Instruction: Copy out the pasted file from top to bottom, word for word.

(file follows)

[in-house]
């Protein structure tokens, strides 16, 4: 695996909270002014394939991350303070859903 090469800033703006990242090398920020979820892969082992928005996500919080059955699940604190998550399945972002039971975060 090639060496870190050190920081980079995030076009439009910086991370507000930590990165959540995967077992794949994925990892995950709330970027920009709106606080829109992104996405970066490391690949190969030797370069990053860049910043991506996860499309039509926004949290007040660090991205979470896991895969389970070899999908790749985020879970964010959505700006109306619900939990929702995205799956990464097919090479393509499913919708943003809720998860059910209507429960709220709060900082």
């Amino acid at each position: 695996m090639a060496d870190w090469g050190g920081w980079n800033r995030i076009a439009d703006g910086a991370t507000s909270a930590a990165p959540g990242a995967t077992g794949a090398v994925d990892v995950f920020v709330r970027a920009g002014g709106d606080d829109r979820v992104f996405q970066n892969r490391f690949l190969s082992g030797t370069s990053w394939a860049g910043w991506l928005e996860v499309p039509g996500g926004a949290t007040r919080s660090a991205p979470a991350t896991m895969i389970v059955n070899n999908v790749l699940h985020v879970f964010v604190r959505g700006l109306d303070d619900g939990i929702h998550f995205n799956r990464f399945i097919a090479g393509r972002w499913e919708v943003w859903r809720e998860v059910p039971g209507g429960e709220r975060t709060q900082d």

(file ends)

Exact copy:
[in-house]
């Protein structure tokens, strides 16, 4: 695996909270002014394939991350303070859903 090469800033703006990242090398920020979820892969082992928005996500919080059955699940604190998550399945972002039971975060 090639060496870190050190920081980079995030076009439009910086991370507000930590990165959540995967077992794949994925990892995950709330970027920009709106606080829109992104996405970066490391690949190969030797370069990053860049910043991506996860499309039509926004949290007040660090991205979470896991895969389970070899999908790749985020879970964010959505700006109306619900939990929702995205799956990464097919090479393509499913919708943003809720998860059910209507429960709220709060900082």
């Amino acid at each position: 695996m090639a060496d870190w090469g050190g920081w980079n800033r995030i076009a439009d703006g910086a991370t507000s909270a930590a990165p959540g990242a995967t077992g794949a090398v994925d990892v995950f920020v709330r970027a920009g002014g709106d606080d829109r979820v992104f996405q970066n892969r490391f690949l190969s082992g030797t370069s990053w394939a860049g910043w991506l928005e996860v499309p039509g996500g926004a949290t007040r919080s660090a991205p979470a991350t896991m895969i389970v059955n070899n999908v790749l699940h985020v879970f964010v604190r959505g700006l109306d303070d619900g939990i929702h998550f995205n799956r990464f399945i097919a090479g393509r972002w499913e919708v943003w859903r809720e998860v059910p039971g209507g429960e709220r975060t709060q900082d």